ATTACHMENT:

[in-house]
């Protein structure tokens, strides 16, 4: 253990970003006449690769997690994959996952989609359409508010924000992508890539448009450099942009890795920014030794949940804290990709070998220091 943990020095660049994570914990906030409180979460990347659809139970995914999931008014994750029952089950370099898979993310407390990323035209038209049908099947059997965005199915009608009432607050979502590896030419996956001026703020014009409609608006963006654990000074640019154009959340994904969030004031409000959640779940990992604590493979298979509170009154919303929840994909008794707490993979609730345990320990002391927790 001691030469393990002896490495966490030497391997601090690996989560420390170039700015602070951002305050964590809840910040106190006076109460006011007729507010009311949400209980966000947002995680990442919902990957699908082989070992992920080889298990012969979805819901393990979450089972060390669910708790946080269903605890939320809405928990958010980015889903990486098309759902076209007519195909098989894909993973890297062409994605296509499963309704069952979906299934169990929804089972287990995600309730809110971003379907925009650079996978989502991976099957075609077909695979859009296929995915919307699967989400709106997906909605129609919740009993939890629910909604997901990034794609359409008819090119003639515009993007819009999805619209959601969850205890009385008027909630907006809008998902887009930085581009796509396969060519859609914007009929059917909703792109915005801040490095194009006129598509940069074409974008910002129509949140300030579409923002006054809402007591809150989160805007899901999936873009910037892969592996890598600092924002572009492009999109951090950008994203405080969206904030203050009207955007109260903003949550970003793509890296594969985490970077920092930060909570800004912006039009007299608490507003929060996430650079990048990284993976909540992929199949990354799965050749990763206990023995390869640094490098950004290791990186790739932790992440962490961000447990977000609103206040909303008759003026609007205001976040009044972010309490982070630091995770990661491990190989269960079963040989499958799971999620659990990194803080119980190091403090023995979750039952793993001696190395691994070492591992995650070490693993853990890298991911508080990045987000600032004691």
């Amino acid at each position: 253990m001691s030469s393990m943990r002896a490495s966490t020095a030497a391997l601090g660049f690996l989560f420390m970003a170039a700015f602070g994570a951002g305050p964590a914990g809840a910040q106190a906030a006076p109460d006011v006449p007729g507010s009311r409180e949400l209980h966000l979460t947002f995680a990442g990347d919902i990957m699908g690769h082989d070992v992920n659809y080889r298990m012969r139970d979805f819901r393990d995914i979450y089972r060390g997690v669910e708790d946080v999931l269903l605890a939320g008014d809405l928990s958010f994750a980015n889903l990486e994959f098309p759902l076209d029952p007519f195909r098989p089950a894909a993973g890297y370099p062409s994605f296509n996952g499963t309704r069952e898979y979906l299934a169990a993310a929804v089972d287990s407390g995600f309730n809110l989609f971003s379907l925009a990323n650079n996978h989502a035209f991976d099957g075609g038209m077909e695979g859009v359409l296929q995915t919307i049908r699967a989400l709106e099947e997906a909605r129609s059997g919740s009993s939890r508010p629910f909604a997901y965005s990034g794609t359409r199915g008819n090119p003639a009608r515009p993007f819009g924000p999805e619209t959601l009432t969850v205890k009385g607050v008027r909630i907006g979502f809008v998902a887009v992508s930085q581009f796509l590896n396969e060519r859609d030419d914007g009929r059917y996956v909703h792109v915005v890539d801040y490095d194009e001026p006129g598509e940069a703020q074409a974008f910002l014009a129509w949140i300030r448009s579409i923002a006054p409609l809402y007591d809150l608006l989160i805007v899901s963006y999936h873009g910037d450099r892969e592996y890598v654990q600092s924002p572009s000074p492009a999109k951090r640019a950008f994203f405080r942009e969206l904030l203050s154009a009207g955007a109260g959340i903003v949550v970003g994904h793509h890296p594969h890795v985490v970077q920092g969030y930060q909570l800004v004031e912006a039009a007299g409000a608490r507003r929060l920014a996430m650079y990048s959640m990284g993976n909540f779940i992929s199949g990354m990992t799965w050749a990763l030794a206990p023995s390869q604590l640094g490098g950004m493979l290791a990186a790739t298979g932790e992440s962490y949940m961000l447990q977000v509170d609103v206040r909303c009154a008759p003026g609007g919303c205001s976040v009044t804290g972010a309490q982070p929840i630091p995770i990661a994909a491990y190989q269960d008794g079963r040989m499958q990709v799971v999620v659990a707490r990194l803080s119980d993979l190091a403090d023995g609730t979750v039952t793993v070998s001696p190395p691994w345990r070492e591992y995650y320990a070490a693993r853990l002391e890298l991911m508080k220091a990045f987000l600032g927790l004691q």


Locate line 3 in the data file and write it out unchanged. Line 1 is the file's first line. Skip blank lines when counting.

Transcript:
């Amino acid at each position: 253990m001691s030469s393990m943990r002896a490495s966490t020095a030497a391997l601090g660049f690996l989560f420390m970003a170039a700015f602070g994570a951002g305050p964590a914990g809840a910040q106190a906030a006076p109460d006011v006449p007729g507010s009311r409180e949400l209980h966000l979460t947002f995680a990442g990347d919902i990957m699908g690769h082989d070992v992920n659809y080889r298990m012969r139970d979805f819901r393990d995914i979450y089972r060390g997690v669910e708790d946080v999931l269903l605890a939320g008014d809405l928990s958010f994750a980015n889903l990486e994959f098309p759902l076209d029952p007519f195909r098989p089950a894909a993973g890297y370099p062409s994605f296509n996952g499963t309704r069952e898979y979906l299934a169990a993310a929804v089972d287990s407390g995600f309730n809110l989609f971003s379907l925009a990323n650079n996978h989502a035209f991976d099957g075609g038209m077909e695979g859009v359409l296929q995915t919307i049908r699967a989400l709106e099947e997906a909605r129609s059997g919740s009993s939890r508010p629910f909604a997901y965005s990034g794609t359409r199915g008819n090119p003639a009608r515009p993007f819009g924000p999805e619209t959601l009432t969850v205890k009385g607050v008027r909630i907006g979502f809008v998902a887009v992508s930085q581009f796509l590896n396969e060519r859609d030419d914007g009929r059917y996956v909703h792109v915005v890539d801040y490095d194009e001026p006129g598509e940069a703020q074409a974008f910002l014009a129509w949140i300030r448009s579409i923002a006054p409609l809402y007591d809150l608006l989160i805007v899901s963006y999936h873009g910037d450099r892969e592996y890598v654990q600092s924002p572009s000074p492009a999109k951090r640019a950008f994203f405080r942009e969206l904030l203050s154009a009207g955007a109260g959340i903003v949550v970003g994904h793509h890296p594969h890795v985490v970077q920092g969030y930060q909570l800004v004031e912006a039009a007299g409000a608490r507003r929060l920014a996430m650079y990048s959640m990284g993976n909540f779940i992929s199949g990354m990992t799965w050749a990763l030794a206990p023995s390869q604590l640094g490098g950004m493979l290791a990186a790739t298979g932790e992440s962490y949940m961000l447990q977000v509170d609103v206040r909303c009154a008759p003026g609007g919303c205001s976040v009044t804290g972010a309490q982070p929840i630091p995770i990661a994909a491990y190989q269960d008794g079963r040989m499958q990709v799971v999620v659990a707490r990194l803080s119980d993979l190091a403090d023995g609730t979750v039952t793993v070998s001696p190395p691994w345990r070492e591992y995650y320990a070490a693993r853990l002391e890298l991911m508080k220091a990045f987000l600032g927790l004691q």